I appreciate Walker and Friedman placing the impetus of change on the leader, not primarily on how to move others along in that journey. Fostering creative imagination, moving beyond imaginational gridlock, and lifting others’ eyes to an alternate future reality begins with the leader’s own sense of self.


Edwin Friedman, A Failure of Nerve (New York, Church Publishing: 2017)

Simon P Walker, The Undefended Leader (Carlise, UK, Piquant: 2010)

About the Author

Shawn Cramer

6 responses to “Two Ditches of Innovation Leadership”

  1. Darcy Hansen says:

    Anarchy and micromanagement…love how you teased out finding the middle ground via self-differentiated leadership. In your research, what other sources have you found to be helpful for leaning into transforming ego? It seems Walker and Friedman both talk about ego, but I find their solutions for overcoming, embracing, or transforming ego to be minimal.

  2. John McLarty says:

    As I’ve explored Walker’s different strategies of leadership this semester, ego is definitely a factor in all of them to varying degrees. I think the challenge really comes from a leader’s own self-awareness, having the emotional intelligence to understand which strategy is most needed in a certain season, how to effectively deploy that strategy, and how to maintain a sense of self in the midst of it all. Have you had any experience with a leader who could do this well?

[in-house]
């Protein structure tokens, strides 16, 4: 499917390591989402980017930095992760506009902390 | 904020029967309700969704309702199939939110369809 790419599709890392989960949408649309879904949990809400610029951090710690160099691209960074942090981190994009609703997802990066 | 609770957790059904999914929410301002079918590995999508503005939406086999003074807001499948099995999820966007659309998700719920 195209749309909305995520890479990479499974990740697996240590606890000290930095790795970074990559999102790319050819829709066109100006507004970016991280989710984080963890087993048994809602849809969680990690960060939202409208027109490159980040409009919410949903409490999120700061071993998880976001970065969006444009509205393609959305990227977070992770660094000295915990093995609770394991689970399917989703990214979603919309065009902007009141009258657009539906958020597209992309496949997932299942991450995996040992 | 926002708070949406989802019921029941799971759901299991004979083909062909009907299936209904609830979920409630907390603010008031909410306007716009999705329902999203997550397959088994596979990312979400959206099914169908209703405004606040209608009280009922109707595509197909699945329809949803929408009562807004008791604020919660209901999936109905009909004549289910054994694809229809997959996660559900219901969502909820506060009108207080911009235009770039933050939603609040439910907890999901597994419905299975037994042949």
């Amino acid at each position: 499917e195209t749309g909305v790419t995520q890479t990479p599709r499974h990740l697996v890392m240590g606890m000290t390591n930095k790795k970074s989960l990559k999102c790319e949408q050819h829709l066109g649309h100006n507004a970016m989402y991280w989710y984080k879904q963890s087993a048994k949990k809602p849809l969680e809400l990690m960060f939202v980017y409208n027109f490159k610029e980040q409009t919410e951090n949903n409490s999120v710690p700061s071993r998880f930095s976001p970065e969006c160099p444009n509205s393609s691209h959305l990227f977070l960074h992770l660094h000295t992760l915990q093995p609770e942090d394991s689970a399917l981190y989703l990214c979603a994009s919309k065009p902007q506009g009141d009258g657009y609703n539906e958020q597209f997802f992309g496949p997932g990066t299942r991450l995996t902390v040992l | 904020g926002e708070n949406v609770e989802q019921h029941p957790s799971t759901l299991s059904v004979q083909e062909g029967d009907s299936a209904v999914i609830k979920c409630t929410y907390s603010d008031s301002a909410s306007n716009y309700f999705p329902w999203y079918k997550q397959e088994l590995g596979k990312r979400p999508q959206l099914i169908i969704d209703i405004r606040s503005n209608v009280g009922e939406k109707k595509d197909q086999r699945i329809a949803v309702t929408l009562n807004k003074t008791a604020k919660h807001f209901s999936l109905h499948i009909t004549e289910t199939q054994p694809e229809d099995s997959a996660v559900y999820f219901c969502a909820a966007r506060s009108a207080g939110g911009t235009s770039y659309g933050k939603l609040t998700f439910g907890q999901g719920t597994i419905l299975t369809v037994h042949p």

3. Dylan Branson says:

    How have you seen the two ditches at play in your work with Cru? Have you found that people typically get stuck in one ditch over the other?

  4. Greg Reich says:

    As I read your post I began to envision that the two ditches may very well be the deep ruts that many leaders need to escape. Being an old 4 wheel drive enthusiast the hardest thing to maneuver are the deep ruts that other vehicles have left behind. The deeper they get the harder they are to escape and the easier it is to high center. Even when the ruts are escaped a new route eventually creates new ruts. How can leaders avoid the old ruts without creating new ruts that eventually create the same level of stagnation that the first ruts did?

  5. Jer Swigart says:

    There’s a frustration that became a bit clearer for me as I read your piece. It’s that many conversations (books/resources) about organizational leadership are about the employees finding the right ways to please their leader such that the leader becomes more confident/secure in his/her employees. The leader, in turn, is more generous in his/her trust & empowerment. This seems to result in an inescapable centering of the leader and his/her ego and turns many employees into servants of the leader. That is, in order to do what they really want to do, they have to have successfully catered to the ego of the leader.

    Is it self-emptying leadership if we as leaders still need to be centered before we respond with generosity toward our employees?

  6. Chris Pollock says:

    Being self-differentiated and undefended seems to be the easier way. So, how long does it take? How long will it take for us to lean into it 🙂 unless, the perception of the leader is off, inaccurate as being undifferentiated, etc.

    Could the way of anarchy a Lone Ranger way?